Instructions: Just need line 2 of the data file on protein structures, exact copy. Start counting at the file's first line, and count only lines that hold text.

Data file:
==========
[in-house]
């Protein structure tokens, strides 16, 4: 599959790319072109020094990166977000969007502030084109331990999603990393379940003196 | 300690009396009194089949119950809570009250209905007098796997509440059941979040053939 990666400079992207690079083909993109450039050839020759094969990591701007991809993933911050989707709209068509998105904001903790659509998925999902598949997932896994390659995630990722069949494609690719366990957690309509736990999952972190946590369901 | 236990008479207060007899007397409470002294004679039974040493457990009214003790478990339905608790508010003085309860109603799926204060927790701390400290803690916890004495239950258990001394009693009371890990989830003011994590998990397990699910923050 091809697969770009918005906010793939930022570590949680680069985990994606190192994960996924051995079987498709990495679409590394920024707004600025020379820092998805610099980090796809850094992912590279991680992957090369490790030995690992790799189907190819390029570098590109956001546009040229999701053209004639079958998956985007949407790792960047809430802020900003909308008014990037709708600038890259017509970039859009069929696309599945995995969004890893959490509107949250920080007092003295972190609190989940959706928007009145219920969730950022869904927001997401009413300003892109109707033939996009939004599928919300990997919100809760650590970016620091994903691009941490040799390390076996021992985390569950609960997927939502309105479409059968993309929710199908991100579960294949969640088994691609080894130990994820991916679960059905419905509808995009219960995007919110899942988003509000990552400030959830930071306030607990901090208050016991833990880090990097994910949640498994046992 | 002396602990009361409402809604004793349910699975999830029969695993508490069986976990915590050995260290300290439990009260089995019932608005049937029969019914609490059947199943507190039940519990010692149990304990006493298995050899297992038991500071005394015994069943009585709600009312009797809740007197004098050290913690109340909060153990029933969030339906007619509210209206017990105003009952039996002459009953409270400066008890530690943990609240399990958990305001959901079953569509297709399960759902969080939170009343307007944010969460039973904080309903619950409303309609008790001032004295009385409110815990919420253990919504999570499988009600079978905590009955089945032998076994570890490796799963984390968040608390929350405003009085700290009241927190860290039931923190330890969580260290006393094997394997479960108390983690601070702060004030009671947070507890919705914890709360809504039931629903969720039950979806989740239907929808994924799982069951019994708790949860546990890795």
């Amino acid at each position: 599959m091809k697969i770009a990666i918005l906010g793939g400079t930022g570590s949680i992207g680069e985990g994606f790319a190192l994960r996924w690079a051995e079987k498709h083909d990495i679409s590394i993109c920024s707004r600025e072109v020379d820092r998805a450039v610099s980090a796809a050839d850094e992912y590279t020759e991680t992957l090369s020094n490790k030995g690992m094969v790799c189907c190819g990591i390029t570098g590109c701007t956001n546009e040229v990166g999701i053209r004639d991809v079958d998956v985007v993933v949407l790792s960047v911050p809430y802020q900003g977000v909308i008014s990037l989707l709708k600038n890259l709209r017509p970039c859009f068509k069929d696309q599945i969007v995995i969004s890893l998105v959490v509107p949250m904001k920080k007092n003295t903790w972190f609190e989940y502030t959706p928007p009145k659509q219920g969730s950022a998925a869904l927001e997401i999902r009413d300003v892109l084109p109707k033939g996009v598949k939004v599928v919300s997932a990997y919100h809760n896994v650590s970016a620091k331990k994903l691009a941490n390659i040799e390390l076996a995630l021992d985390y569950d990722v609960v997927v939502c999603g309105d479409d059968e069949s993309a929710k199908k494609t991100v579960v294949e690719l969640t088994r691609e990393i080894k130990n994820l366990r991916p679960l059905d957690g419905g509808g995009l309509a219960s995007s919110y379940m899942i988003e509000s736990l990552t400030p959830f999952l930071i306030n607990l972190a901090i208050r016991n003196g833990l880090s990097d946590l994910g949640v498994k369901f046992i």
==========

């Protein structure tokens, strides 16, 4: 599959790319072109020094990166977000969007502030084109331990999603990393379940003196 | 300690009396009194089949119950809570009250209905007098796997509440059941979040053939 990666400079992207690079083909993109450039050839020759094969990591701007991809993933911050989707709209068509998105904001903790659509998925999902598949997932896994390659995630990722069949494609690719366990957690309509736990999952972190946590369901 | 236990008479207060007899007397409470002294004679039974040493457990009214003790478990339905608790508010003085309860109603799926204060927790701390400290803690916890004495239950258990001394009693009371890990989830003011994590998990397990699910923050 091809697969770009918005906010793939930022570590949680680069985990994606190192994960996924051995079987498709990495679409590394920024707004600025020379820092998805610099980090796809850094992912590279991680992957090369490790030995690992790799189907190819390029570098590109956001546009040229999701053209004639079958998956985007949407790792960047809430802020900003909308008014990037709708600038890259017509970039859009069929696309599945995995969004890893959490509107949250920080007092003295972190609190989940959706928007009145219920969730950022869904927001997401009413300003892109109707033939996009939004599928919300990997919100809760650590970016620091994903691009941490040799390390076996021992985390569950609960997927939502309105479409059968993309929710199908991100579960294949969640088994691609080894130990994820991916679960059905419905509808995009219960995007919110899942988003509000990552400030959830930071306030607990901090208050016991833990880090990097994910949640498994046992 | 002396602990009361409402809604004793349910699975999830029969695993508490069986976990915590050995260290300290439990009260089995019932608005049937029969019914609490059947199943507190039940519990010692149990304990006493298995050899297992038991500071005394015994069943009585709600009312009797809740007197004098050290913690109340909060153990029933969030339906007619509210209206017990105003009952039996002459009953409270400066008890530690943990609240399990958990305001959901079953569509297709399960759902969080939170009343307007944010969460039973904080309903619950409303309609008790001032004295009385409110815990919420253990919504999570499988009600079978905590009955089945032998076994570890490796799963984390968040608390929350405003009085700290009241927190860290039931923190330890969580260290006393094997394997479960108390983690601070702060004030009671947070507890919705914890709360809504039931629903969720039950979806989740239907929808994924799982069951019994708790949860546990890795």